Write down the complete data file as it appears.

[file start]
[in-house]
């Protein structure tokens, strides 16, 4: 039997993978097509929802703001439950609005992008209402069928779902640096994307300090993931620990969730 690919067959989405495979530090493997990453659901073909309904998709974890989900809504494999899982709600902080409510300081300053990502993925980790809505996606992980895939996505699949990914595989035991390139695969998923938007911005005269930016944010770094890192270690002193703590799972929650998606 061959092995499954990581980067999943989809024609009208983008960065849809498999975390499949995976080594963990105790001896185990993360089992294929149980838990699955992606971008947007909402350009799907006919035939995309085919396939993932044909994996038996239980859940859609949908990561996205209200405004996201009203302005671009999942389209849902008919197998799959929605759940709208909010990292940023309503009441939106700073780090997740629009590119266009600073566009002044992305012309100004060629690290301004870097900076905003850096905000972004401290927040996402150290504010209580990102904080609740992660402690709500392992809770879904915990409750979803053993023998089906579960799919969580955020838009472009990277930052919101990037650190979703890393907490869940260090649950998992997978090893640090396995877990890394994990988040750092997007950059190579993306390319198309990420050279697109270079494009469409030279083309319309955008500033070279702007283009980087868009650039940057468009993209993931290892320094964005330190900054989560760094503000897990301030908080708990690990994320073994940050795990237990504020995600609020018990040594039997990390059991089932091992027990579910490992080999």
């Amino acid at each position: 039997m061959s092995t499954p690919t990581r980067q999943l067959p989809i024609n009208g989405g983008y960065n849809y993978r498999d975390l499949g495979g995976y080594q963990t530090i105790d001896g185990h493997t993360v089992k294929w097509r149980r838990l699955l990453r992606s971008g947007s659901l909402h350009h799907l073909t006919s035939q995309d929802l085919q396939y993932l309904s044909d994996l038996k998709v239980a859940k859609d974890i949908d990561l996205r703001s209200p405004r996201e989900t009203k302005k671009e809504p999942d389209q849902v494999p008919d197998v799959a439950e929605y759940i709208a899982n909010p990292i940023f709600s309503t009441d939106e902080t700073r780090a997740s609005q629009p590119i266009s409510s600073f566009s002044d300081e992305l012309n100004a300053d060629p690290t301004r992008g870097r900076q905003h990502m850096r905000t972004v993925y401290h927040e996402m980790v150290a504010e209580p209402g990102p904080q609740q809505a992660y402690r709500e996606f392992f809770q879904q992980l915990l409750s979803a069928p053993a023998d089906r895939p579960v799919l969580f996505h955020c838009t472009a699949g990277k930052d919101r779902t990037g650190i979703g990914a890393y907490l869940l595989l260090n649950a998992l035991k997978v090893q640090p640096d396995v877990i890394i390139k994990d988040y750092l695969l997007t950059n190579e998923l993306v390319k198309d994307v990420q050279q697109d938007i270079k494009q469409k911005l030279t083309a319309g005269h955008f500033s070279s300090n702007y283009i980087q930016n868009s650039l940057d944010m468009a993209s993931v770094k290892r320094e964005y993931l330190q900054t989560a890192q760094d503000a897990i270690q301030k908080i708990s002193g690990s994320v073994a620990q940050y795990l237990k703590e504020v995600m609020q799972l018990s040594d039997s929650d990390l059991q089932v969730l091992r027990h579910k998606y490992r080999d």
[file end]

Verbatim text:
[in-house]
């Protein structure tokens, strides 16, 4: 039997993978097509929802703001439950609005992008209402069928779902640096994307300090993931620990969730 690919067959989405495979530090493997990453659901073909309904998709974890989900809504494999899982709600902080409510300081300053990502993925980790809505996606992980895939996505699949990914595989035991390139695969998923938007911005005269930016944010770094890192270690002193703590799972929650998606 061959092995499954990581980067999943989809024609009208983008960065849809498999975390499949995976080594963990105790001896185990993360089992294929149980838990699955992606971008947007909402350009799907006919035939995309085919396939993932044909994996038996239980859940859609949908990561996205209200405004996201009203302005671009999942389209849902008919197998799959929605759940709208909010990292940023309503009441939106700073780090997740629009590119266009600073566009002044992305012309100004060629690290301004870097900076905003850096905000972004401290927040996402150290504010209580990102904080609740992660402690709500392992809770879904915990409750979803053993023998089906579960799919969580955020838009472009990277930052919101990037650190979703890393907490869940260090649950998992997978090893640090396995877990890394994990988040750092997007950059190579993306390319198309990420050279697109270079494009469409030279083309319309955008500033070279702007283009980087868009650039940057468009993209993931290892320094964005330190900054989560760094503000897990301030908080708990690990994320073994940050795990237990504020995600609020018990040594039997990390059991089932091992027990579910490992080999």
């Amino acid at each position: 039997m061959s092995t499954p690919t990581r980067q999943l067959p989809i024609n009208g989405g983008y960065n849809y993978r498999d975390l499949g495979g995976y080594q963990t530090i105790d001896g185990h493997t993360v089992k294929w097509r149980r838990l699955l990453r992606s971008g947007s659901l909402h350009h799907l073909t006919s035939q995309d929802l085919q396939y993932l309904s044909d994996l038996k998709v239980a859940k859609d974890i949908d990561l996205r703001s209200p405004r996201e989900t009203k302005k671009e809504p999942d389209q849902v494999p008919d197998v799959a439950e929605y759940i709208a899982n909010p990292i940023f709600s309503t009441d939106e902080t700073r780090a997740s609005q629009p590119i266009s409510s600073f566009s002044d300081e992305l012309n100004a300053d060629p690290t301004r992008g870097r900076q905003h990502m850096r905000t972004v993925y401290h927040e996402m980790v150290a504010e209580p209402g990102p904080q609740q809505a992660y402690r709500e996606f392992f809770q879904q992980l915990l409750s979803a069928p053993a023998d089906r895939p579960v799919l969580f996505h955020c838009t472009a699949g990277k930052d919101r779902t990037g650190i979703g990914a890393y907490l869940l595989l260090n649950a998992l035991k997978v090893q640090p640096d396995v877990i890394i390139k994990d988040y750092l695969l997007t950059n190579e998923l993306v390319k198309d994307v990420q050279q697109d938007i270079k494009q469409k911005l030279t083309a319309g005269h955008f500033s070279s300090n702007y283009i980087q930016n868009s650039l940057d944010m468009a993209s993931v770094k290892r320094e964005y993931l330190q900054t989560a890192q760094d503000a897990i270690q301030k908080i708990s002193g690990s994320v073994a620990q940050y795990l237990k703590e504020v995600m609020q799972l018990s040594d039997s929650d990390l059991q089932v969730l091992r027990h579910k998606y490992r080999d």